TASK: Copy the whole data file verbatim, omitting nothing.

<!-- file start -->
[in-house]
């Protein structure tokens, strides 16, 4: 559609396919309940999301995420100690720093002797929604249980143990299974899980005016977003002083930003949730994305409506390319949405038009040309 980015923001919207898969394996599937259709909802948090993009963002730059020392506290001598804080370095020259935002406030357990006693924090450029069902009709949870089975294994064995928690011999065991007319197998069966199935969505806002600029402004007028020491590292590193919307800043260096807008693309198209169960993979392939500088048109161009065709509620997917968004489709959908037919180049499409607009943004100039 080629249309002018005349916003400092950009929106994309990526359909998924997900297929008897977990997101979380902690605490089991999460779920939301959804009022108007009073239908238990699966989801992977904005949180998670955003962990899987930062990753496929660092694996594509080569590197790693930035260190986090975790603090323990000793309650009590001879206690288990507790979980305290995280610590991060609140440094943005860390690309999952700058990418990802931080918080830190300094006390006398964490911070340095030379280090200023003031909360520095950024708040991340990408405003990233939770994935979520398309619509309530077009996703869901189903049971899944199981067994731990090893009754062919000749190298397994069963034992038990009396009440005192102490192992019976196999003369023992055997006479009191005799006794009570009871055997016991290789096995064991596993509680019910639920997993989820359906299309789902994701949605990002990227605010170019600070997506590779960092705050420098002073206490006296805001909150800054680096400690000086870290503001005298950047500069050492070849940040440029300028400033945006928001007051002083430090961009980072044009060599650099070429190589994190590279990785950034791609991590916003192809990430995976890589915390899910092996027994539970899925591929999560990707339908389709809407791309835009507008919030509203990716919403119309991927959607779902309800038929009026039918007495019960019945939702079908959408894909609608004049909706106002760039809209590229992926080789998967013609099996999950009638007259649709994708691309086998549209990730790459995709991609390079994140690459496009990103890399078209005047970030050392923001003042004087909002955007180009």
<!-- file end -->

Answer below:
[in-house]
């Protein structure tokens, strides 16, 4: 559609396919309940999301995420100690720093002797929604249980143990299974899980005016977003002083930003949730994305409506390319949405038009040309 980015923001919207898969394996599937259709909802948090993009963002730059020392506290001598804080370095020259935002406030357990006693924090450029069902009709949870089975294994064995928690011999065991007319197998069966199935969505806002600029402004007028020491590292590193919307800043260096807008693309198209169960993979392939500088048109161009065709509620997917968004489709959908037919180049499409607009943004100039 080629249309002018005349916003400092950009929106994309990526359909998924997900297929008897977990997101979380902690605490089991999460779920939301959804009022108007009073239908238990699966989801992977904005949180998670955003962990899987930062990753496929660092694996594509080569590197790693930035260190986090975790603090323990000793309650009590001879206690288990507790979980305290995280610590991060609140440094943005860390690309999952700058990418990802931080918080830190300094006390006398964490911070340095030379280090200023003031909360520095950024708040991340990408405003990233939770994935979520398309619509309530077009996703869901189903049971899944199981067994731990090893009754062919000749190298397994069963034992038990009396009440005192102490192992019976196999003369023992055997006479009191005799006794009570009871055997016991290789096995064991596993509680019910639920997993989820359906299309789902994701949605990002990227605010170019600070997506590779960092705050420098002073206490006296805001909150800054680096400690000086870290503001005298950047500069050492070849940040440029300028400033945006928001007051002083430090961009980072044009060599650099070429190589994190590279990785950034791609991590916003192809990430995976890589915390899910092996027994539970899925591929999560990707339908389709809407791309835009507008919030509203990716919403119309991927959607779902309800038929009026039918007495019960019945939702079908959408894909609608004049909706106002760039809209590229992926080789998967013609099996999950009638007259649709994708691309086998549209990730790459995709991609390079994140690459496009990103890399078209005047970030050392923001003042004087909002955007180009």